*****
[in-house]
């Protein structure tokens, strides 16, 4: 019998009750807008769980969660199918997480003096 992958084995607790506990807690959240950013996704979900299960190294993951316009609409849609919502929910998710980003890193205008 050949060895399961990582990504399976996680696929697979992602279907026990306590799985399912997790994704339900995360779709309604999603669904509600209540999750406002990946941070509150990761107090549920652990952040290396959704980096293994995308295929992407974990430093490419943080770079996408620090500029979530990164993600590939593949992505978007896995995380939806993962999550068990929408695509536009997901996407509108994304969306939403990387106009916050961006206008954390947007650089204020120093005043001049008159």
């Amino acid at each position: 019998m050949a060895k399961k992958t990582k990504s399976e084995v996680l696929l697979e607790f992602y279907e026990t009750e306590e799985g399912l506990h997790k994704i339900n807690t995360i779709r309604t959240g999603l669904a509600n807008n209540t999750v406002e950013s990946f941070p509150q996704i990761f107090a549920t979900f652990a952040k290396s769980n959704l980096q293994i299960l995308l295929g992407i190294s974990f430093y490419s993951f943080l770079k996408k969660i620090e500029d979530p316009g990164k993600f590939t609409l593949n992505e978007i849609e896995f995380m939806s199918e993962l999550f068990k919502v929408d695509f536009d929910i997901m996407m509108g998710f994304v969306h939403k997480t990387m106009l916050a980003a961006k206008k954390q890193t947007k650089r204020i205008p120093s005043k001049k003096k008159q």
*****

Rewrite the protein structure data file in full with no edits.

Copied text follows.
[in-house]
């Protein structure tokens, strides 16, 4: 019998009750807008769980969660199918997480003096 992958084995607790506990807690959240950013996704979900299960190294993951316009609409849609919502929910998710980003890193205008 050949060895399961990582990504399976996680696929697979992602279907026990306590799985399912997790994704339900995360779709309604999603669904509600209540999750406002990946941070509150990761107090549920652990952040290396959704980096293994995308295929992407974990430093490419943080770079996408620090500029979530990164993600590939593949992505978007896995995380939806993962999550068990929408695509536009997901996407509108994304969306939403990387106009916050961006206008954390947007650089204020120093005043001049008159």
């Amino acid at each position: 019998m050949a060895k399961k992958t990582k990504s399976e084995v996680l696929l697979e607790f992602y279907e026990t009750e306590e799985g399912l506990h997790k994704i339900n807690t995360i779709r309604t959240g999603l669904a509600n807008n209540t999750v406002e950013s990946f941070p509150q996704i990761f107090a549920t979900f652990a952040k290396s769980n959704l980096q293994i299960l995308l295929g992407i190294s974990f430093y490419s993951f943080l770079k996408k969660i620090e500029d979530p316009g990164k993600f590939t609409l593949n992505e978007i849609e896995f995380m939806s199918e993962l999550f068990k919502v929408d695509f536009d929910i997901m996407m509108g998710f994304v969306h939403k997480t990387m106009l916050a980003a961006k206008k954390q890193t947007k650089r204020i205008p120093s005043k001049k003096k008159q």